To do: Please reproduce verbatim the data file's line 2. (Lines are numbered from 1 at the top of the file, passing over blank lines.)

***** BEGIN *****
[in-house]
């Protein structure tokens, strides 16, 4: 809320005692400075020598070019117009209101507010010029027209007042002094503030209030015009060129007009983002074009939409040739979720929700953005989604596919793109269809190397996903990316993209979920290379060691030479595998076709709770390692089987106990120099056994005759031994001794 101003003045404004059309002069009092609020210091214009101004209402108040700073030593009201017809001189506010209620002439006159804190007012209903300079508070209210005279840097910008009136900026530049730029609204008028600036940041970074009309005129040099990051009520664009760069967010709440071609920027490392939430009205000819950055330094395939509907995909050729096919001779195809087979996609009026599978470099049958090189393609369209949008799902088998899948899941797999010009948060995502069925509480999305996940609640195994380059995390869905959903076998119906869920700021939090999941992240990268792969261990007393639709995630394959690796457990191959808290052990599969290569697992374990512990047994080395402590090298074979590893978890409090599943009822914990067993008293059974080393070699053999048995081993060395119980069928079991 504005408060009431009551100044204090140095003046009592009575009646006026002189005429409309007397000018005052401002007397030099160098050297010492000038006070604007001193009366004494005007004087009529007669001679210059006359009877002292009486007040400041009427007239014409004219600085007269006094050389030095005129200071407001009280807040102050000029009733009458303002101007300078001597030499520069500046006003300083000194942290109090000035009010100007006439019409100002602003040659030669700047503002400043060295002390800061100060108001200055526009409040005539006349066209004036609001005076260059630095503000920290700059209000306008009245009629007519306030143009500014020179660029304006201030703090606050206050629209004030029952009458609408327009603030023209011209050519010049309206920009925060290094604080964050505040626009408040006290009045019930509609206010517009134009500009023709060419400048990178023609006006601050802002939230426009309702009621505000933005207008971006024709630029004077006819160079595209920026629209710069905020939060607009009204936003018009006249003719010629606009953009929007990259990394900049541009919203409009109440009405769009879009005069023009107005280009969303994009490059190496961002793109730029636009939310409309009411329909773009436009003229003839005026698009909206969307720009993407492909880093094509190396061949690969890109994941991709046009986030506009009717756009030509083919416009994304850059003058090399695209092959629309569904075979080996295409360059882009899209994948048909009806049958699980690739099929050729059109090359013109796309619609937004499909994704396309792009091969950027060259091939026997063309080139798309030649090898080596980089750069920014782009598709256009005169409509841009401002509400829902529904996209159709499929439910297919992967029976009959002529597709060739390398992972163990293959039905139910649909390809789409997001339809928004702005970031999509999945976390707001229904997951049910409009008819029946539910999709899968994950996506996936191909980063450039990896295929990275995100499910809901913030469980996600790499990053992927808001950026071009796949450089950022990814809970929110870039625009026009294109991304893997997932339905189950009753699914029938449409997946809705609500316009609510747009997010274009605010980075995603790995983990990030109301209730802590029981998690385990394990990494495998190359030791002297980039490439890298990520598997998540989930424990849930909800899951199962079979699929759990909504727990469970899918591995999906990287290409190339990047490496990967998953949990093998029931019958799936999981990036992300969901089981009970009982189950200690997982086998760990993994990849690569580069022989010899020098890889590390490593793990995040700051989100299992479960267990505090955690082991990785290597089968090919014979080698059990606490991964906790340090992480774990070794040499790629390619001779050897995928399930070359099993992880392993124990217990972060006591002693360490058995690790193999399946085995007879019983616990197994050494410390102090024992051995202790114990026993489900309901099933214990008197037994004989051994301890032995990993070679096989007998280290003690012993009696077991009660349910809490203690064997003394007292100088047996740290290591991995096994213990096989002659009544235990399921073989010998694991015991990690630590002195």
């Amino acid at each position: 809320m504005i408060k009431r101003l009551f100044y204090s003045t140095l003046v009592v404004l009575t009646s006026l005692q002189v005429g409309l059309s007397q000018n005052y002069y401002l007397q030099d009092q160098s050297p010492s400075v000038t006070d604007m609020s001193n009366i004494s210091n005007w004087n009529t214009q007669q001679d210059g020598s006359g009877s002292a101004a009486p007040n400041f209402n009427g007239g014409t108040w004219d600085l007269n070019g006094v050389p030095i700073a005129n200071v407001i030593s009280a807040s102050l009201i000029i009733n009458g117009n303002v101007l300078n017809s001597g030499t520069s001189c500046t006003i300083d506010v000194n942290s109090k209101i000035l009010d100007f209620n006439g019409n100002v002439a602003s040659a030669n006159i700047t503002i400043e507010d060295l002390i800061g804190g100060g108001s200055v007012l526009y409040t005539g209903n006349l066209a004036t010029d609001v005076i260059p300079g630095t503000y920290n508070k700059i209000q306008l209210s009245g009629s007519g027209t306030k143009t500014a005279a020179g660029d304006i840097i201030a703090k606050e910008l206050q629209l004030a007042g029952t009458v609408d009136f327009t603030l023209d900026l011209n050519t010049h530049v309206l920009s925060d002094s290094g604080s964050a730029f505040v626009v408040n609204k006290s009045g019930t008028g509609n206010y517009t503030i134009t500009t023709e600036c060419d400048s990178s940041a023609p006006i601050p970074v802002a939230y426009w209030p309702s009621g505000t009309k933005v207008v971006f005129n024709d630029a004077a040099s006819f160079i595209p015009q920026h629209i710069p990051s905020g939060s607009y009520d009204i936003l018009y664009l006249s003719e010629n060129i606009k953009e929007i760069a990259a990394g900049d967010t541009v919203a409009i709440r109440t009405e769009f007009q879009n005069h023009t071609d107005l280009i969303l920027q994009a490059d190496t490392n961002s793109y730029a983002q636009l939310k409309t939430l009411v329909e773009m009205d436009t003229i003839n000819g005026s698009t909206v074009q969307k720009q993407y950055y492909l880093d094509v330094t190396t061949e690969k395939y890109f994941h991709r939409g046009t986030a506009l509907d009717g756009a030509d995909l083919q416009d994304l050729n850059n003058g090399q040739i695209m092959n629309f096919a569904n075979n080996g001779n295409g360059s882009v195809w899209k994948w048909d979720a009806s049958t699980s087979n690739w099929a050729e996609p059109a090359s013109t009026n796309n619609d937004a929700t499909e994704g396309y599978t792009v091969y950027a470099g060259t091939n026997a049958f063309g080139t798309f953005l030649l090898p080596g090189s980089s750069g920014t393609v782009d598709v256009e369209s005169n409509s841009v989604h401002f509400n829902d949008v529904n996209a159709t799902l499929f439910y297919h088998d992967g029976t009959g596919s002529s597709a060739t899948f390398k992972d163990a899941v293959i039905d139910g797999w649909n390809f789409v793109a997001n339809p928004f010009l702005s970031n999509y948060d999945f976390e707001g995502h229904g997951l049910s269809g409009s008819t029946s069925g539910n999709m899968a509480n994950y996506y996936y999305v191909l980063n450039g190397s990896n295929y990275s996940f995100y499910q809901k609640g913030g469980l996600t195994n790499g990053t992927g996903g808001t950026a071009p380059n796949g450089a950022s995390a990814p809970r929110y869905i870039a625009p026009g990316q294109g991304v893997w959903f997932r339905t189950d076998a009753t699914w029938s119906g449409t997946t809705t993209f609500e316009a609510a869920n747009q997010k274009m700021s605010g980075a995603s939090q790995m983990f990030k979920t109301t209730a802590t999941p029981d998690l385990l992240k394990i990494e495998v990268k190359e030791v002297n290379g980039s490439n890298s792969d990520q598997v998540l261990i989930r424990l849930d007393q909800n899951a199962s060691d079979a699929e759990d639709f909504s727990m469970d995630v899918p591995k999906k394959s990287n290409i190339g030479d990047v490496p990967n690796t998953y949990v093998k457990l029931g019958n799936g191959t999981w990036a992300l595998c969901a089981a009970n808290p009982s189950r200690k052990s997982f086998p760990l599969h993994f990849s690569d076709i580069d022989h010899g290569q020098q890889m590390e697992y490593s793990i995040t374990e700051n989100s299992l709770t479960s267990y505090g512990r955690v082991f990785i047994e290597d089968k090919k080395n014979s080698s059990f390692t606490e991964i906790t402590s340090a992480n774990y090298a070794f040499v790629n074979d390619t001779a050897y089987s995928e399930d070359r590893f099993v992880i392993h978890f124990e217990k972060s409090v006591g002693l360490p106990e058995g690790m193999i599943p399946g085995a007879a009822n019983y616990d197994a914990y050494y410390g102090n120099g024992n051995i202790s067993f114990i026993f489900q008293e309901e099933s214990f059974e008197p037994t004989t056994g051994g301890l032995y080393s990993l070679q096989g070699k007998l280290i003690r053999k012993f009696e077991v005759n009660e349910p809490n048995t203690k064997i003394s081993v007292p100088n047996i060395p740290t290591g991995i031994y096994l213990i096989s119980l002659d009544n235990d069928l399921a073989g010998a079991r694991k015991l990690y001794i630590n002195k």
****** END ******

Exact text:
């Protein structure tokens, strides 16, 4: 809320005692400075020598070019117009209101507010010029027209007042002094503030209030015009060129007009983002074009939409040739979720929700953005989604596919793109269809190397996903990316993209979920290379060691030479595998076709709770390692089987106990120099056994005759031994001794 101003003045404004059309002069009092609020210091214009101004209402108040700073030593009201017809001189506010209620002439006159804190007012209903300079508070209210005279840097910008009136900026530049730029609204008028600036940041970074009309005129040099990051009520664009760069967010709440071609920027490392939430009205000819950055330094395939509907995909050729096919001779195809087979996609009026599978470099049958090189393609369209949008799902088998899948899941797999010009948060995502069925509480999305996940609640195994380059995390869905959903076998119906869920700021939090999941992240990268792969261990007393639709995630394959690796457990191959808290052990599969290569697992374990512990047994080395402590090298074979590893978890409090599943009822914990067993008293059974080393070699053999048995081993060395119980069928079991 504005408060009431009551100044204090140095003046009592009575009646006026002189005429409309007397000018005052401002007397030099160098050297010492000038006070604007001193009366004494005007004087009529007669001679210059006359009877002292009486007040400041009427007239014409004219600085007269006094050389030095005129200071407001009280807040102050000029009733009458303002101007300078001597030499520069500046006003300083000194942290109090000035009010100007006439019409100002602003040659030669700047503002400043060295002390800061100060108001200055526009409040005539006349066209004036609001005076260059630095503000920290700059209000306008009245009629007519306030143009500014020179660029304006201030703090606050206050629209004030029952009458609408327009603030023209011209050519010049309206920009925060290094604080964050505040626009408040006290009045019930509609206010517009134009500009023709060419400048990178023609006006601050802002939230426009309702009621505000933005207008971006024709630029004077006819160079595209920026629209710069905020939060607009009204936003018009006249003719010629606009953009929007990259990394900049541009919203409009109440009405769009879009005069023009107005280009969303994009490059190496961002793109730029636009939310409309009411329909773009436009003229003839005026698009909206969307720009993407492909880093094509190396061949690969890109994941991709046009986030506009009717756009030509083919416009994304850059003058090399695209092959629309569904075979080996295409360059882009899209994948048909009806049958699980690739099929050729059109090359013109796309619609937004499909994704396309792009091969950027060259091939026997063309080139798309030649090898080596980089750069920014782009598709256009005169409509841009401002509400829902529904996209159709499929439910297919992967029976009959002529597709060739390398992972163990293959039905139910649909390809789409997001339809928004702005970031999509999945976390707001229904997951049910409009008819029946539910999709899968994950996506996936191909980063450039990896295929990275995100499910809901913030469980996600790499990053992927808001950026071009796949450089950022990814809970929110870039625009026009294109991304893997997932339905189950009753699914029938449409997946809705609500316009609510747009997010274009605010980075995603790995983990990030109301209730802590029981998690385990394990990494495998190359030791002297980039490439890298990520598997998540989930424990849930909800899951199962079979699929759990909504727990469970899918591995999906990287290409190339990047490496990967998953949990093998029931019958799936999981990036992300969901089981009970009982189950200690997982086998760990993994990849690569580069022989010899020098890889590390490593793990995040700051989100299992479960267990505090955690082991990785290597089968090919014979080698059990606490991964906790340090992480774990070794040499790629390619001779050897995928399930070359099993992880392993124990217990972060006591002693360490058995690790193999399946085995007879019983616990197994050494410390102090024992051995202790114990026993489900309901099933214990008197037994004989051994301890032995990993070679096989007998280290003690012993009696077991009660349910809490203690064997003394007292100088047996740290290591991995096994213990096989002659009544235990399921073989010998694991015991990690630590002195």